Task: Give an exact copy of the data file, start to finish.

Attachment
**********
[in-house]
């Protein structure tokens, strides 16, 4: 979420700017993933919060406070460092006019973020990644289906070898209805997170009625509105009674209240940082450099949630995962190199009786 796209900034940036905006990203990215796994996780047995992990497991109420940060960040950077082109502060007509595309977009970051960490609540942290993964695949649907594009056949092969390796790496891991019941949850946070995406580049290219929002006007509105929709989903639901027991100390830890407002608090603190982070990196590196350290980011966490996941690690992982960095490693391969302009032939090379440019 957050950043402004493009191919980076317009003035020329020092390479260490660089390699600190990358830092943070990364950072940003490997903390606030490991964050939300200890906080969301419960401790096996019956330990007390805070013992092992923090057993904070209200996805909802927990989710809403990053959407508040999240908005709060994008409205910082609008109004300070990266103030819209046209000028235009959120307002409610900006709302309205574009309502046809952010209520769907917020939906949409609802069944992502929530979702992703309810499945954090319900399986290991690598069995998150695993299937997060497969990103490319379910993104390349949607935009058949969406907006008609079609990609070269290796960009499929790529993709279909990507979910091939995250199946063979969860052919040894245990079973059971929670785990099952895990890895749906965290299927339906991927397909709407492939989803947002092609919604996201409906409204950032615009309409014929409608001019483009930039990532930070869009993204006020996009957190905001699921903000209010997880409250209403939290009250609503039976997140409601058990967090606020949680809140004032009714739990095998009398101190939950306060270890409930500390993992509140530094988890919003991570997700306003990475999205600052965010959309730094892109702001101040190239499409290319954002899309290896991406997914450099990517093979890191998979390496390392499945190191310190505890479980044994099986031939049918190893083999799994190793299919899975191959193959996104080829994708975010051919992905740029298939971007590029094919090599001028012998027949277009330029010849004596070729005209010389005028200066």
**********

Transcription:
[in-house]
């Protein structure tokens, strides 16, 4: 979420700017993933919060406070460092006019973020990644289906070898209805997170009625509105009674209240940082450099949630995962190199009786 796209900034940036905006990203990215796994996780047995992990497991109420940060960040950077082109502060007509595309977009970051960490609540942290993964695949649907594009056949092969390796790496891991019941949850946070995406580049290219929002006007509105929709989903639901027991100390830890407002608090603190982070990196590196350290980011966490996941690690992982960095490693391969302009032939090379440019 957050950043402004493009191919980076317009003035020329020092390479260490660089390699600190990358830092943070990364950072940003490997903390606030490991964050939300200890906080969301419960401790096996019956330990007390805070013992092992923090057993904070209200996805909802927990989710809403990053959407508040999240908005709060994008409205910082609008109004300070990266103030819209046209000028235009959120307002409610900006709302309205574009309502046809952010209520769907917020939906949409609802069944992502929530979702992703309810499945954090319900399986290991690598069995998150695993299937997060497969990103490319379910993104390349949607935009058949969406907006008609079609990609070269290796960009499929790529993709279909990507979910091939995250199946063979969860052919040894245990079973059971929670785990099952895990890895749906965290299927339906991927397909709407492939989803947002092609919604996201409906409204950032615009309409014929409608001019483009930039990532930070869009993204006020996009957190905001699921903000209010997880409250209403939290009250609503039976997140409601058990967090606020949680809140004032009714739990095998009398101190939950306060270890409930500390993992509140530094988890919003991570997700306003990475999205600052965010959309730094892109702001101040190239499409290319954002899309290896991406997914450099990517093979890191998979390496390392499945190191310190505890479980044994099986031939049918190893083999799994190793299919899975191959193959996104080829994708975010051919992905740029298939971007590029094919090599001028012998027949277009330029010849004596070729005209010389005028200066």